Thereafter, I attended many retreats and Life supported me each time. I discovered that the rush to complete tasks is the cause of restlessness. “Rush is another name of the devil,” my grandfather used to say. I comprehended that if I slow down while cooking, cleaning, teaching, dealing with people, and at my job then everything will become meditation. It was a big discovery for me but it was not so easy to achieve and I often failed.
Unnecessary talking and skirting around necessary discussions steal energy. Spending too much time on the phone, watching television, and playing with gadgets increase restlessness. Altogether, the challenge feels something like walking on the razor’s edge.
The juggling game
During the time of writing this article, I lost my loving friend Kusum. She was also my landlady and only five months ago she had made this beautiful house. She managed her job, home and property-related issues, had good relationships with family and friends, and maintained her beautiful garden. She did them all with utmost perfection. She always worried about her children who were settled abroad. She looked fit, smart and healthy. And suddenly she died.
When she woke up that morning, did she have any idea that it would be her last day? She went for a walk, and hurriedly came back home to get ready for office. While working in her office did she have any clue of her oncoming death? Or while making the evening tea that she would not get to sip it? The next day I messaged her in the morning but never knew that she wouldn’t ever reply.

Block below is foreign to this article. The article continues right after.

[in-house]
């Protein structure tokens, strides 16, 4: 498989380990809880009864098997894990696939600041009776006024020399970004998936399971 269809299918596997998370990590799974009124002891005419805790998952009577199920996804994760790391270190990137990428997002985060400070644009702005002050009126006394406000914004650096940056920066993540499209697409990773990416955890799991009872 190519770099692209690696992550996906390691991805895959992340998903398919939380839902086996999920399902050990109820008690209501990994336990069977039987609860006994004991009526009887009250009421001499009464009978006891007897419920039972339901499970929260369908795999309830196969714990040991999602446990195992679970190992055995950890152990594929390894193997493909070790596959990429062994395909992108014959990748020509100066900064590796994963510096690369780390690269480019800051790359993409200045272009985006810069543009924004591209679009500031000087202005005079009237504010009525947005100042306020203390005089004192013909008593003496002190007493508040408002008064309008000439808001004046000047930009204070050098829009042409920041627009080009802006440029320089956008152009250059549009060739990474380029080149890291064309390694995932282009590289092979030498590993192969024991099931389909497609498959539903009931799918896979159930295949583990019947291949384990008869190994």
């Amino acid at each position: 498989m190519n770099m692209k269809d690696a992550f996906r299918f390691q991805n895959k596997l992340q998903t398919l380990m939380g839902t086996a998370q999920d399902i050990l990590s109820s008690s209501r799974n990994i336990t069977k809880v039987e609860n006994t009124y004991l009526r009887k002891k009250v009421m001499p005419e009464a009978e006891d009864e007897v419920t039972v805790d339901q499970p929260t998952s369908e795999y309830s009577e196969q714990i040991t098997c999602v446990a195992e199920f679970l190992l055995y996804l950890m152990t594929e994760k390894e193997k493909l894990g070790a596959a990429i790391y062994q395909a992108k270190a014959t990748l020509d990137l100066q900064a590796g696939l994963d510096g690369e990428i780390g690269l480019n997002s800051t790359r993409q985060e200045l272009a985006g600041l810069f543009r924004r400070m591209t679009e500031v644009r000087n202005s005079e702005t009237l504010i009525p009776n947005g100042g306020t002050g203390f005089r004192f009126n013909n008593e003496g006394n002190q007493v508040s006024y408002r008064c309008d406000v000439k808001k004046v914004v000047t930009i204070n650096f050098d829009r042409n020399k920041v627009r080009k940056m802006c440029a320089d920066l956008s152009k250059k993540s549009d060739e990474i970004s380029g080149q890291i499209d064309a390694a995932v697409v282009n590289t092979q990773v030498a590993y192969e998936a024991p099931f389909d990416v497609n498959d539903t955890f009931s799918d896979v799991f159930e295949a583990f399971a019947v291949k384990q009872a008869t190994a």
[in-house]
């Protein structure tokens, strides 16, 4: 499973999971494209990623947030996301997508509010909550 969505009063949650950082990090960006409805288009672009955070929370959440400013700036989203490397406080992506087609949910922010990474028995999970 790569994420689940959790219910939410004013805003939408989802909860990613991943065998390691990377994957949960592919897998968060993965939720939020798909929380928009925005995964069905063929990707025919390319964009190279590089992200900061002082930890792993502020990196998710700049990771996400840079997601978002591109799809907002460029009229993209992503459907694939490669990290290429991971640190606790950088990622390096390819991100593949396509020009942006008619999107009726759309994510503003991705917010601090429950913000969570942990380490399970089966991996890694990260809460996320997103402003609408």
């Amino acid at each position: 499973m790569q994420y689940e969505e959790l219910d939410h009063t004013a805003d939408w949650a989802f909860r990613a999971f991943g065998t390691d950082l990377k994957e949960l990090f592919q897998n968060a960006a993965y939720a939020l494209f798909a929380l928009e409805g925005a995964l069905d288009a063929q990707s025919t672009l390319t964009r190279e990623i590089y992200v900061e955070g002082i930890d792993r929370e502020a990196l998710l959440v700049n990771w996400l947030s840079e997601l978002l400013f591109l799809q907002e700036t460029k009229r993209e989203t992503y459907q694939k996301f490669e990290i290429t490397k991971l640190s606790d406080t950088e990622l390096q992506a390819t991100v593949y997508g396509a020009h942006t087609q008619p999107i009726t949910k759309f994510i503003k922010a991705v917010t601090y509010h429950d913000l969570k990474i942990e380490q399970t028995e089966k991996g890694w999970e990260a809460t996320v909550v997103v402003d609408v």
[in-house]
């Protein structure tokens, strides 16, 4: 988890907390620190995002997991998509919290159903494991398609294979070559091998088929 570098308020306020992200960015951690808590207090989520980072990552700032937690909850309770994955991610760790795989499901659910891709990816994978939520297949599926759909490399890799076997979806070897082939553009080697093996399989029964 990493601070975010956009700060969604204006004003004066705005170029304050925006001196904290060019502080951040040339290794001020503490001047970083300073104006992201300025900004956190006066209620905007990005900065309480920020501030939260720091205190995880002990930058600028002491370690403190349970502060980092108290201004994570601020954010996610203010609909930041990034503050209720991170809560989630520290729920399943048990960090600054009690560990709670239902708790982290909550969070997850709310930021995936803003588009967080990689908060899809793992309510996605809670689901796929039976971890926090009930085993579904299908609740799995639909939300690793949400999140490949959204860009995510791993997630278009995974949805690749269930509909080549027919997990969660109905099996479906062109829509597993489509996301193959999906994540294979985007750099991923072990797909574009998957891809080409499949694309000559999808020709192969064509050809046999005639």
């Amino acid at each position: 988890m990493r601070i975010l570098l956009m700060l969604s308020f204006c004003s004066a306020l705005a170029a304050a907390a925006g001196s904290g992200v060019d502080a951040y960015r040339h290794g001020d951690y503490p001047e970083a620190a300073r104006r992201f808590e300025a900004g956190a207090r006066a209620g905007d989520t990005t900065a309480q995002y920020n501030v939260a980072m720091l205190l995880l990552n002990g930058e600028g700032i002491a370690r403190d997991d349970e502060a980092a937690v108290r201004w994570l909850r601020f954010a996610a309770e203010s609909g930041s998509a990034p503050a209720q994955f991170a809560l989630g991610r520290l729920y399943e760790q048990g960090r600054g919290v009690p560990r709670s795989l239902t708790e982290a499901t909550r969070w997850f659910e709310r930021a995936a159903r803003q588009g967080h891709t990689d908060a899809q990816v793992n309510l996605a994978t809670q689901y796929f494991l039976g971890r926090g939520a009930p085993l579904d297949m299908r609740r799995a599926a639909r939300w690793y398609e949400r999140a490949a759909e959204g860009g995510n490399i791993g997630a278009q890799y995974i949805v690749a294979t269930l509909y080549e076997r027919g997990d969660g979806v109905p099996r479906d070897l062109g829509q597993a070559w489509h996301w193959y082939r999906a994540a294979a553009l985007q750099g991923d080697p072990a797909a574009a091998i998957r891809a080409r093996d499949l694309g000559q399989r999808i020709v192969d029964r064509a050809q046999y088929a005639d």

What is this? How can someone disappear like this? Who should we fight and whom should we complain about? It was suffocating and I felt helpless. Everything around is the same; the celebrations, the noises of the world, but someone is gone.
This incident made me realise that we are not carrying just one, but two, three, four or more oil pots on our heads and are rushing to hit the target when we can’t hold even one pot properly. Is it not better to walk slowly as we have no control over the pots?
The challenges of daily life are demanding, difficult, and can sometimes make us cry. But it might be a good thing to realise that inner work is needed. On a strong base, multiple building floors can be constructed. This base is our inner stability and silence.
After having been to many retreats I learnt how simply one can live. The need of life is one small room, a bed, a table, a chair, a few pair of clothes, and good food. This experience itself slows us down. Even if we have some targets, sooner or later, they will all be achieved if we are sincerely working towards them. It takes only a minute for God to decide and for us to get them. But most of the time, it is about the journey towards it. And this journey could be beautiful and enjoyable if we are not rushing.